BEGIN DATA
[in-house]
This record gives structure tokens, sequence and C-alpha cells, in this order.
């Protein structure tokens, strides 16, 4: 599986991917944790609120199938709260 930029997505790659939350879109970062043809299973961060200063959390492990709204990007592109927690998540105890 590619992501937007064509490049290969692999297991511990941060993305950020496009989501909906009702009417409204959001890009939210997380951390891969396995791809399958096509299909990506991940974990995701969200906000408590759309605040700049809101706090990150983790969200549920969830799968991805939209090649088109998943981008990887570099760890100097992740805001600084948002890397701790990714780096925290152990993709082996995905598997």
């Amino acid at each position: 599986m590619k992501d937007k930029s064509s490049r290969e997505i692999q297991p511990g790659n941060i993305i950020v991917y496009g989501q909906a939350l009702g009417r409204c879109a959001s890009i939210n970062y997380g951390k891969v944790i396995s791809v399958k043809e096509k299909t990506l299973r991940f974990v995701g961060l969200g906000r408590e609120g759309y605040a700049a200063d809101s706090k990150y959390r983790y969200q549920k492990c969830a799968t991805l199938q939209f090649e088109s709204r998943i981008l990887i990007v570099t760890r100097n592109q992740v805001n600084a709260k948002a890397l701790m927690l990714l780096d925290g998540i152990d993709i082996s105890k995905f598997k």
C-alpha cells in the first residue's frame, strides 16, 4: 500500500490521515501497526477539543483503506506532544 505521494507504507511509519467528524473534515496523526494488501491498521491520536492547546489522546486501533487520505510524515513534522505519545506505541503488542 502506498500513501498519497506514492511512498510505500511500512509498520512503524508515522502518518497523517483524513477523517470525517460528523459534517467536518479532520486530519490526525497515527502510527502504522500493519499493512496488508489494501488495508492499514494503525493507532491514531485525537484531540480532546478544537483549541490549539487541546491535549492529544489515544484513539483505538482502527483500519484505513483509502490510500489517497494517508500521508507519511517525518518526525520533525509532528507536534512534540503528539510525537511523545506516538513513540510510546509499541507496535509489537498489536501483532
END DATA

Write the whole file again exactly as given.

[in-house]
This record gives structure tokens, sequence and C-alpha cells, in this order.
């Protein structure tokens, strides 16, 4: 599986991917944790609120199938709260 930029997505790659939350879109970062043809299973961060200063959390492990709204990007592109927690998540105890 590619992501937007064509490049290969692999297991511990941060993305950020496009989501909906009702009417409204959001890009939210997380951390891969396995791809399958096509299909990506991940974990995701969200906000408590759309605040700049809101706090990150983790969200549920969830799968991805939209090649088109998943981008990887570099760890100097992740805001600084948002890397701790990714780096925290152990993709082996995905598997």
């Amino acid at each position: 599986m590619k992501d937007k930029s064509s490049r290969e997505i692999q297991p511990g790659n941060i993305i950020v991917y496009g989501q909906a939350l009702g009417r409204c879109a959001s890009i939210n970062y997380g951390k891969v944790i396995s791809v399958k043809e096509k299909t990506l299973r991940f974990v995701g961060l969200g906000r408590e609120g759309y605040a700049a200063d809101s706090k990150y959390r983790y969200q549920k492990c969830a799968t991805l199938q939209f090649e088109s709204r998943i981008l990887i990007v570099t760890r100097n592109q992740v805001n600084a709260k948002a890397l701790m927690l990714l780096d925290g998540i152990d993709i082996s105890k995905f598997k």
C-alpha cells in the first residue's frame, strides 16, 4: 500500500490521515501497526477539543483503506506532544 505521494507504507511509519467528524473534515496523526494488501491498521491520536492547546489522546486501533487520505510524515513534522505519545506505541503488542 502506498500513501498519497506514492511512498510505500511500512509498520512503524508515522502518518497523517483524513477523517470525517460528523459534517467536518479532520486530519490526525497515527502510527502504522500493519499493512496488508489494501488495508492499514494503525493507532491514531485525537484531540480532546478544537483549541490549539487541546491535549492529544489515544484513539483505538482502527483500519484505513483509502490510500489517497494517508500521508507519511517525518518526525520533525509532528507536534512534540503528539510525537511523545506516538513513540510510546509499541507496535509489537498489536501483532